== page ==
Face Off: Is Halloween a waste of time?

Face Off: Is Halloween a waste of time?

Each week, our two teenagers will debate a hot topic. This week ...

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Ghouls, ghosts ... or a giant waste of time?
Photo: Sam Tsang/SCMP

Helen Wong, 15, Dallam School, UK

Halloween is not celebrated in Hong Kong as much as it is in the West. Although Halloween used to be a religious festival, it has changed a lot now. Lacking in religious meaning, it has simply become a huge waste of time. At best, it preserves a religious tradition; at worst, it serves as an excuse to make mischief.

It's a hassle for people to make Halloween preparations, which include fighting crowds to look for a costume, and buying tonnes of sweets. Unfortunately the shopping is only the beginning.

The pressure leading up to the evening celebration is massive. Baking cupcakes and spooky cookies, as well as carving the pumpkin, can take hours. And you put all that effort into a festival that has no meaning. It's simply not worth it.

For Halloween, people are allowed to wear colourful costumes and masks without being judged. As far as I am concerned, hiding behind those costumes is pretending to be somebody you're not, which is a complete waste of time. You could easily use that time to do something to improve yourself in real life.

If Halloween didn't exist, so much police and cleaning time could be saved. For example, in the run-up to Halloween, police in Essex, England, urge shopkeepers not to sell eggs, tomatoes and flour to prevent them being thrown at houses. To try to stop things getting out of hand, they give talks in schools to tell students about the impact their "rowdy" behaviour could have on the neighbourhood.

What's more, according to a British newspaper, 18,000 tonnes of "perfectly edible" food was discarded during last year's Halloween celebrations - just imagine the waste!

Yes, a Halloween party is good fun, and it's a time when you could be a child again. But it's a massive waste of time and resources, and the world would benefit greatly if we didn't have any more Halloween celebrations.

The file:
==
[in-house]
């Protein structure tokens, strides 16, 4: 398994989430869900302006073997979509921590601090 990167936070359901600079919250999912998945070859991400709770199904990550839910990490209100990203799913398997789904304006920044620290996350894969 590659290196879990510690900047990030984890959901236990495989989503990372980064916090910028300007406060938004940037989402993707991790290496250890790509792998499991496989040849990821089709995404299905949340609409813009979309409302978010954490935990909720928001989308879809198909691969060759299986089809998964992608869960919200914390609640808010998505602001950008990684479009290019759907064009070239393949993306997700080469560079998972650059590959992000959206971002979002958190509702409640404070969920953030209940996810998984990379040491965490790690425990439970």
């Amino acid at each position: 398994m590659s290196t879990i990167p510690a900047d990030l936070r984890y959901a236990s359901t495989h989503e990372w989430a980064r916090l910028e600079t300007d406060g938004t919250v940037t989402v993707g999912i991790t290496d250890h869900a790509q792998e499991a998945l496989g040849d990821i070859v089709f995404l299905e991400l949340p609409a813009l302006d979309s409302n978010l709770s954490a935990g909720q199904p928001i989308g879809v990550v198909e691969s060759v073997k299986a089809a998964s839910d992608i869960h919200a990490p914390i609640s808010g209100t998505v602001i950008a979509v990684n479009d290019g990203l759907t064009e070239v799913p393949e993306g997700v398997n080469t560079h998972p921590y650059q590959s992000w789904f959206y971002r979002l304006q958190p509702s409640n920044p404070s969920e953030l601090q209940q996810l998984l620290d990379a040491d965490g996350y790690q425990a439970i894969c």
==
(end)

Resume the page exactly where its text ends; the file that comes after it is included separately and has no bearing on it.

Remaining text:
Henry Lui, 16, Sha Tin College 

Every killjoy says: "Halloween is a waste of time." Like the fuddy-duddies who seem all too happy to ridicule the festival, this statement is outdated.

It's very easy for people to label it as "a waste of time", but no one seems to be able to make a solid argument against it.

When people think of Halloween, they normally associate it with the actual day, October 31.

But from a business point of view, Halloween runs for quite a long time - starting several weeks before the actual event, in fact. Thanks to the commercialisation of the festival, the public is often filled with the Halloween spirit long before October comes around.

Halloween actually makes a lot of economic sense. Like other festivals, such as Christmas and Easter, Halloween drives up consumer spending. Increasing demand results in higher output, and therefore, higher employment and economic growth. For example, Ocean Park has employed 2,000 temporary workers for its annual Halloween Fest this year. The programme began in August and is due to end next month. These temporary workers are paid as much as HK$185 an hour - almost six times the minimum wage. Though this wouldn't have a big impact on most locals, the temporary workers - most of whom are students - benefit from the extra income.

Halloween benefits small businesses, too, such as toy shops, which record much higher sales during this period. Keeping small businesses "alive" is good for competition and good for the economy.

The arguments criticising Halloween are usually very weak. "It's a waste of time because people just wear silly costumes and stuff," some people might say.

I don't particularly enjoy Halloween myself, but I don't see it as something that is naturally bad and worth banning.

At the end of the day, Halloween is actually beneficial to society, so is hardly "a waste of time". For those of you who are planning to have fun on Saturday, go rejoice in the fact that ol' grandad is wrong.

This article appeared in the Young Post print edition as
Is Halloween a waste of time?

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